SOFTWARE MERCHANDISERS Apple and Google are cracking down on Flappy Bird clones, following the popular game app's shockingly sudden demise last week.
That's according to The Verge, which has heard from a number of app developers that both Apple and Google are cracking down on apps blatantly cashing in on Flappy Bird. While clones such as Splashy Fish are still showing up at the top of the iTunes Store, developers have told the news website that no new Flappy Bird ripoffs are being allowed on either the iTunes App Store or Google Play store.
Ken Carpenter, developer of an app called Flappy Dragon, tweeted about his experience after Apple told him that it had not been approved.
This is just not my fucking week: Rejected. "We found your app name attempts to leverage a popular app." Which app? FB doesn't exist!?!?!— Ken Carpenter (@MindJuiceMedia) February 15, 2014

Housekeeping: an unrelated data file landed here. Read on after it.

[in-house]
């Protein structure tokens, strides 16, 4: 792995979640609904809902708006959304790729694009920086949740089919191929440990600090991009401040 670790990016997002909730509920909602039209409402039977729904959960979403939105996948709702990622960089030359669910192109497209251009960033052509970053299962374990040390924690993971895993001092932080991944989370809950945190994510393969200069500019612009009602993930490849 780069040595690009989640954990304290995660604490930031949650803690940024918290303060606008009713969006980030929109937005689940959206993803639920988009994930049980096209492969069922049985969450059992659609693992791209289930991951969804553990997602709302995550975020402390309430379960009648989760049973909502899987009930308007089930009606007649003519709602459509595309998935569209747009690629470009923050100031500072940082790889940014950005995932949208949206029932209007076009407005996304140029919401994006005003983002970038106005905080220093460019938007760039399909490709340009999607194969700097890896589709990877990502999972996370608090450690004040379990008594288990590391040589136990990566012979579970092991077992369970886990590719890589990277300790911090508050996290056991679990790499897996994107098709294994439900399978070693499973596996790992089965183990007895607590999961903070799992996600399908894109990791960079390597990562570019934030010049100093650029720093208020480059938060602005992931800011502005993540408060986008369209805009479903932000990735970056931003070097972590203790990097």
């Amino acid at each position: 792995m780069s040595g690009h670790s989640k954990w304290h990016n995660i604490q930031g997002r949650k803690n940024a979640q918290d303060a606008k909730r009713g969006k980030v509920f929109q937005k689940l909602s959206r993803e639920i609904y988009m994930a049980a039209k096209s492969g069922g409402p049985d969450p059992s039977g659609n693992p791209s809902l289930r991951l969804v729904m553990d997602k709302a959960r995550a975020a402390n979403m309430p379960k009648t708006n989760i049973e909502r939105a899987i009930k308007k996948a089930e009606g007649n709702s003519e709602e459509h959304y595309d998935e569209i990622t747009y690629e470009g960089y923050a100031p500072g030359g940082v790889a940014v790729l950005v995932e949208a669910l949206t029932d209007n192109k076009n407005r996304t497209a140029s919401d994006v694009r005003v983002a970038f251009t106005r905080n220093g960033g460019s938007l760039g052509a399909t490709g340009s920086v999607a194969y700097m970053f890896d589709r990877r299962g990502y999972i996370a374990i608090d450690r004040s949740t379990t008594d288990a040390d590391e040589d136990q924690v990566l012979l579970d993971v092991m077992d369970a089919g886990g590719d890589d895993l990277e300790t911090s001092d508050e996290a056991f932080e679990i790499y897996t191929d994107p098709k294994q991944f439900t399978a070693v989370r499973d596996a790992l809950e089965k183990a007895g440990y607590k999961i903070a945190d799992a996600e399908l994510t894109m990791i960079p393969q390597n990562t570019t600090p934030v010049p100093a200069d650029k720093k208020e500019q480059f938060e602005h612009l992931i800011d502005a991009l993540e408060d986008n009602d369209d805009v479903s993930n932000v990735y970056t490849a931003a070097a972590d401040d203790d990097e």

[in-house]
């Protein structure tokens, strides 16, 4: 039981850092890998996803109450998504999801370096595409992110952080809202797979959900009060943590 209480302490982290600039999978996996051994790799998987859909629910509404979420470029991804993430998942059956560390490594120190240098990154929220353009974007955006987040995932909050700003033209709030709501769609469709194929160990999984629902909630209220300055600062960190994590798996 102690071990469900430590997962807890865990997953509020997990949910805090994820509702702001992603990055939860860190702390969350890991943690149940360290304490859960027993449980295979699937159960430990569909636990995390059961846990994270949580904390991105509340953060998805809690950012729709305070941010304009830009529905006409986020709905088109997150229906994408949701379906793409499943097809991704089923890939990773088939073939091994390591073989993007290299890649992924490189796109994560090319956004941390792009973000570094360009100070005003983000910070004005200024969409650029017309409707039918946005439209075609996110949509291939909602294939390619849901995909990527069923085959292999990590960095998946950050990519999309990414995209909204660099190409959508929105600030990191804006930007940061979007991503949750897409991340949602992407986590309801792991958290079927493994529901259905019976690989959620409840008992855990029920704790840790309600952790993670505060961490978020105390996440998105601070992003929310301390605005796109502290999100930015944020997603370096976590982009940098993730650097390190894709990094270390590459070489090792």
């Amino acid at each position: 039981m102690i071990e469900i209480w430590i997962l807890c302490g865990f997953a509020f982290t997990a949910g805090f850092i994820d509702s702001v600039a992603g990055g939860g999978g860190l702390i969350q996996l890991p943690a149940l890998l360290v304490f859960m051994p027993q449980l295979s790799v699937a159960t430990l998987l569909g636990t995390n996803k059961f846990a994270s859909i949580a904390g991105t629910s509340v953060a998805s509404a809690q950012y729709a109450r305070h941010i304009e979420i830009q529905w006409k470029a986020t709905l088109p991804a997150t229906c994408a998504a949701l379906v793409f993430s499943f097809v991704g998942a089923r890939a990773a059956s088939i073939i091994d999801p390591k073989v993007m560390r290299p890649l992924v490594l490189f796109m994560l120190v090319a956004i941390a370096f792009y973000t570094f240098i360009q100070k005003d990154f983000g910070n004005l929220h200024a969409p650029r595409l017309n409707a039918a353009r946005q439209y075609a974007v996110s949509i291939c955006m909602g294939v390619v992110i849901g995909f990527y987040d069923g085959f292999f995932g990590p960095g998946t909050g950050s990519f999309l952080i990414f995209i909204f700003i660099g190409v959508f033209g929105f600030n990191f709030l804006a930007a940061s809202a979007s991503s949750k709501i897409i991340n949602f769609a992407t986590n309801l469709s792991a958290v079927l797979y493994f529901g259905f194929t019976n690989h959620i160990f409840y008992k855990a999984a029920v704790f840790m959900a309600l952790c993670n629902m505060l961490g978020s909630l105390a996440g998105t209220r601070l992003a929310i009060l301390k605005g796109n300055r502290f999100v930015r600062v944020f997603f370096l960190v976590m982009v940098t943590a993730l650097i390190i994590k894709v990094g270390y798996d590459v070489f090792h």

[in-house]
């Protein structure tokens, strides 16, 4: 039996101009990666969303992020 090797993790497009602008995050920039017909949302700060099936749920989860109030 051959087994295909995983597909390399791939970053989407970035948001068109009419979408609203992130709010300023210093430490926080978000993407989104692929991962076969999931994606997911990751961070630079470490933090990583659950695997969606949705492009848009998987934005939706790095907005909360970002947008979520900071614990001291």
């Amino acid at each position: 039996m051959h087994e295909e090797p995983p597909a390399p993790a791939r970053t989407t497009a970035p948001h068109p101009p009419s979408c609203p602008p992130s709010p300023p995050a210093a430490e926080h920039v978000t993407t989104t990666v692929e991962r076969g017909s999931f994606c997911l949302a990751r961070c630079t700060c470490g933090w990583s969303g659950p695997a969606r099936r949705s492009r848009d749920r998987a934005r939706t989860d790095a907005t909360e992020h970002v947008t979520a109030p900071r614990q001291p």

That's not just because it's got the word "Flappy" in the title, as Apple explained that the app was rejected both because of its name and the fact that it attempted to cash-in on Flappy Bird's demise.
Apple said, "We found that your app, and/or its metadata, contains content that could be misleading to users, which is not in compliance with the App Store Review Guidelines. We found your app name attempts to leverage a popular app."
Carpenter has managed to get his app accepted on the Google Play store by changing its name to Derpy Dragon after it was at first rejected by the firm.
Speaking of his experience trying to get the app on Android, he said, "The first time I assumed it was because I included a phrase about Flappy Dragon being the best flapping game to play now that 'Flappy Bird' is dead. My app was originally published with no issue and was online and searchable for a few hours."
Google has yet to comment on the matter.
Apparently it hasn't been just Flappy Dragon that has fell victim to Apple's and Google's new guidelines. Flappy Bee's developer likely got slapped on the wrists, with the app now showing up as Jumpy Bee, while Flappy Machines is nowhere to be seen. µ
State of emergency declared. Curfew in place. Don't drink tap water
Before they're scrapped completely next year
Problematic password protection provision, probably
Let’s see the flaws on the doors